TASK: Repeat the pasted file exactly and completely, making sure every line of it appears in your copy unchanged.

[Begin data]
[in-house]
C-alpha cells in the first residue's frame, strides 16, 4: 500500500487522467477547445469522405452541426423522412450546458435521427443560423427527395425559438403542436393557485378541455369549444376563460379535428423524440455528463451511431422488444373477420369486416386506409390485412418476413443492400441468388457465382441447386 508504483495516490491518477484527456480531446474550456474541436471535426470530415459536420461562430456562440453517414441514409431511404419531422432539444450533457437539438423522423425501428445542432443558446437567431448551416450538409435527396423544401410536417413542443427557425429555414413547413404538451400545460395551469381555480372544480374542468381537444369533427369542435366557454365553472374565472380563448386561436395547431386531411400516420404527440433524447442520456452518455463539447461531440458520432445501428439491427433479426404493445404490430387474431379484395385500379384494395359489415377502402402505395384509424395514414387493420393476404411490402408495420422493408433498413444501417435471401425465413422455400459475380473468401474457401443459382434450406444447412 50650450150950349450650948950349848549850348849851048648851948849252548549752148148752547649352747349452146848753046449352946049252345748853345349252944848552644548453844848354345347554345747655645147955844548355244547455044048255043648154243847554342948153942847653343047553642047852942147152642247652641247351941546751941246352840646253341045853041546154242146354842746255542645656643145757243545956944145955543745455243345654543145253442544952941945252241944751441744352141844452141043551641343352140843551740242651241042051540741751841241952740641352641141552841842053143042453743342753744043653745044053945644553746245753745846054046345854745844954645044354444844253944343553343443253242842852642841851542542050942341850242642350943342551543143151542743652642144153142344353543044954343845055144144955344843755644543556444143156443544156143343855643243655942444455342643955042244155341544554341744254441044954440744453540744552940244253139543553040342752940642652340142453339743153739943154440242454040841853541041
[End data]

[in-house]
C-alpha cells in the first residue's frame, strides 16, 4: 500500500487522467477547445469522405452541426423522412450546458435521427443560423427527395425559438403542436393557485378541455369549444376563460379535428423524440455528463451511431422488444373477420369486416386506409390485412418476413443492400441468388457465382441447386 508504483495516490491518477484527456480531446474550456474541436471535426470530415459536420461562430456562440453517414441514409431511404419531422432539444450533457437539438423522423425501428445542432443558446437567431448551416450538409435527396423544401410536417413542443427557425429555414413547413404538451400545460395551469381555480372544480374542468381537444369533427369542435366557454365553472374565472380563448386561436395547431386531411400516420404527440433524447442520456452518455463539447461531440458520432445501428439491427433479426404493445404490430387474431379484395385500379384494395359489415377502402402505395384509424395514414387493420393476404411490402408495420422493408433498413444501417435471401425465413422455400459475380473468401474457401443459382434450406444447412 50650450150950349450650948950349848549850348849851048648851948849252548549752148148752547649352747349452146848753046449352946049252345748853345349252944848552644548453844848354345347554345747655645147955844548355244547455044048255043648154243847554342948153942847653343047553642047852942147152642247652641247351941546751941246352840646253341045853041546154242146354842746255542645656643145757243545956944145955543745455243345654543145253442544952941945252241944751441744352141844452141043551641343352140843551740242651241042051540741751841241952740641352641141552841842053143042453743342753744043653745044053945644553746245753745846054046345854745844954645044354444844253944343553343443253242842852642841851542542050942341850242642350943342551543143151542743652642144153142344353543044954343845055144144955344843755644543556444143156443544156143343855643243655942444455342643955042244155341544554341744254441044954440744453540744552940244253139543553040342752940642652340142453339743153739943154440242454040841853541041